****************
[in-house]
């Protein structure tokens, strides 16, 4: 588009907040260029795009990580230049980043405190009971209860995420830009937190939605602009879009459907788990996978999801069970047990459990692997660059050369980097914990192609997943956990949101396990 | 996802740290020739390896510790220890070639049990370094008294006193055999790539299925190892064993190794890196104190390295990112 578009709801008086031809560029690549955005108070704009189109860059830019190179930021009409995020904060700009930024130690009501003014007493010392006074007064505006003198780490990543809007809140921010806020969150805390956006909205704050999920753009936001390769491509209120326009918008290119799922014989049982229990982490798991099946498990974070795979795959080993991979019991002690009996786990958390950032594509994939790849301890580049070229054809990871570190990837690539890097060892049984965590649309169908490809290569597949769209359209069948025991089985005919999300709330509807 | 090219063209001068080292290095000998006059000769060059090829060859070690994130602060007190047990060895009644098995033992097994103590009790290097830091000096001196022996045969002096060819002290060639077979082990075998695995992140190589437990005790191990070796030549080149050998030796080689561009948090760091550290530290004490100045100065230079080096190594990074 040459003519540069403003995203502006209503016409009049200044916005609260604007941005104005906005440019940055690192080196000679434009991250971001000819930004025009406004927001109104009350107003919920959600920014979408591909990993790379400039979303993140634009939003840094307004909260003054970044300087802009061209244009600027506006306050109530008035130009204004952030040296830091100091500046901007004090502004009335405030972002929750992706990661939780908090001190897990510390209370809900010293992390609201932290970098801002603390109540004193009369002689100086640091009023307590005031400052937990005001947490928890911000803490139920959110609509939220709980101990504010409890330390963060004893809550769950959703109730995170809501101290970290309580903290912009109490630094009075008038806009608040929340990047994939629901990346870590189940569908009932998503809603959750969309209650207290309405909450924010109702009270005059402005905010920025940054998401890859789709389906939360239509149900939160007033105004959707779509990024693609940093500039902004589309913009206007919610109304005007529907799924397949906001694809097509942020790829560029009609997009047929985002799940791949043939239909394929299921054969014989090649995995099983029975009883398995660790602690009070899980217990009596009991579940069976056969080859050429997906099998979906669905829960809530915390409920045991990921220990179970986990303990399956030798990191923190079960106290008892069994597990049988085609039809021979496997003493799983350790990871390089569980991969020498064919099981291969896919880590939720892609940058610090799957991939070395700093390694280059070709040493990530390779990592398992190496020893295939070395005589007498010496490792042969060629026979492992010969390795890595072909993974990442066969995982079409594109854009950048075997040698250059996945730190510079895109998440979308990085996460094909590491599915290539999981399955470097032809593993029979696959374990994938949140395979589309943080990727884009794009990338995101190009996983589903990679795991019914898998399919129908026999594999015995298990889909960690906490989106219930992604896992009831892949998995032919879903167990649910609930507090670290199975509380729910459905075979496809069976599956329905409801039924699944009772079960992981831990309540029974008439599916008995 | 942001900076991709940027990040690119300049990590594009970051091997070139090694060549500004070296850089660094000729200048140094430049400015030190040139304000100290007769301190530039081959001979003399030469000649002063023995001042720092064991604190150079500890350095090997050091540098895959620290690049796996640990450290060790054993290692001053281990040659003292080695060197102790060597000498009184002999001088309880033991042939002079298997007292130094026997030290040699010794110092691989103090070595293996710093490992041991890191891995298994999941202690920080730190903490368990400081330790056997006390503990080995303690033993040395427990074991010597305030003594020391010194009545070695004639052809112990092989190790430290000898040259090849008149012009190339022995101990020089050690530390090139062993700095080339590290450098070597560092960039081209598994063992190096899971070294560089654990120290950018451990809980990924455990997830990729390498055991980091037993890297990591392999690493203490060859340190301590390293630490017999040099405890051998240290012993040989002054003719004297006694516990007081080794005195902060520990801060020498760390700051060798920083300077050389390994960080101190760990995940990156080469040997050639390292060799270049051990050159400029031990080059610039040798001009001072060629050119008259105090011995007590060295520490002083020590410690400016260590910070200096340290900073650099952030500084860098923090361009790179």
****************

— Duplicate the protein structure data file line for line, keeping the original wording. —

[in-house]
């Protein structure tokens, strides 16, 4: 588009907040260029795009990580230049980043405190009971209860995420830009937190939605602009879009459907788990996978999801069970047990459990692997660059050369980097914990192609997943956990949101396990 | 996802740290020739390896510790220890070639049990370094008294006193055999790539299925190892064993190794890196104190390295990112 578009709801008086031809560029690549955005108070704009189109860059830019190179930021009409995020904060700009930024130690009501003014007493010392006074007064505006003198780490990543809007809140921010806020969150805390956006909205704050999920753009936001390769491509209120326009918008290119799922014989049982229990982490798991099946498990974070795979795959080993991979019991002690009996786990958390950032594509994939790849301890580049070229054809990871570190990837690539890097060892049984965590649309169908490809290569597949769209359209069948025991089985005919999300709330509807 | 090219063209001068080292290095000998006059000769060059090829060859070690994130602060007190047990060895009644098995033992097994103590009790290097830091000096001196022996045969002096060819002290060639077979082990075998695995992140190589437990005790191990070796030549080149050998030796080689561009948090760091550290530290004490100045100065230079080096190594990074 040459003519540069403003995203502006209503016409009049200044916005609260604007941005104005906005440019940055690192080196000679434009991250971001000819930004025009406004927001109104009350107003919920959600920014979408591909990993790379400039979303993140634009939003840094307004909260003054970044300087802009061209244009600027506006306050109530008035130009204004952030040296830091100091500046901007004090502004009335405030972002929750992706990661939780908090001190897990510390209370809900010293992390609201932290970098801002603390109540004193009369002689100086640091009023307590005031400052937990005001947490928890911000803490139920959110609509939220709980101990504010409890330390963060004893809550769950959703109730995170809501101290970290309580903290912009109490630094009075008038806009608040929340990047994939629901990346870590189940569908009932998503809603959750969309209650207290309405909450924010109702009270005059402005905010920025940054998401890859789709389906939360239509149900939160007033105004959707779509990024693609940093500039902004589309913009206007919610109304005007529907799924397949906001694809097509942020790829560029009609997009047929985002799940791949043939239909394929299921054969014989090649995995099983029975009883398995660790602690009070899980217990009596009991579940069976056969080859050429997906099998979906669905829960809530915390409920045991990921220990179970986990303990399956030798990191923190079960106290008892069994597990049988085609039809021979496997003493799983350790990871390089569980991969020498064919099981291969896919880590939720892609940058610090799957991939070395700093390694280059070709040493990530390779990592398992190496020893295939070395005589007498010496490792042969060629026979492992010969390795890595072909993974990442066969995982079409594109854009950048075997040698250059996945730190510079895109998440979308990085996460094909590491599915290539999981399955470097032809593993029979696959374990994938949140395979589309943080990727884009794009990338995101190009996983589903990679795991019914898998399919129908026999594999015995298990889909960690906490989106219930992604896992009831892949998995032919879903167990649910609930507090670290199975509380729910459905075979496809069976599956329905409801039924699944009772079960992981831990309540029974008439599916008995 | 942001900076991709940027990040690119300049990590594009970051091997070139090694060549500004070296850089660094000729200048140094430049400015030190040139304000100290007769301190530039081959001979003399030469000649002063023995001042720092064991604190150079500890350095090997050091540098895959620290690049796996640990450290060790054993290692001053281990040659003292080695060197102790060597000498009184002999001088309880033991042939002079298997007292130094026997030290040699010794110092691989103090070595293996710093490992041991890191891995298994999941202690920080730190903490368990400081330790056997006390503990080995303690033993040395427990074991010597305030003594020391010194009545070695004639052809112990092989190790430290000898040259090849008149012009190339022995101990020089050690530390090139062993700095080339590290450098070597560092960039081209598994063992190096899971070294560089654990120290950018451990809980990924455990997830990729390498055991980091037993890297990591392999690493203490060859340190301590390293630490017999040099405890051998240290012993040989002054003719004297006694516990007081080794005195902060520990801060020498760390700051060798920083300077050389390994960080101190760990995940990156080469040997050639390292060799270049051990050159400029031990080059610039040798001009001072060629050119008259105090011995007590060295520490002083020590410690400016260590910070200096340290900073650099952030500084860098923090361009790179």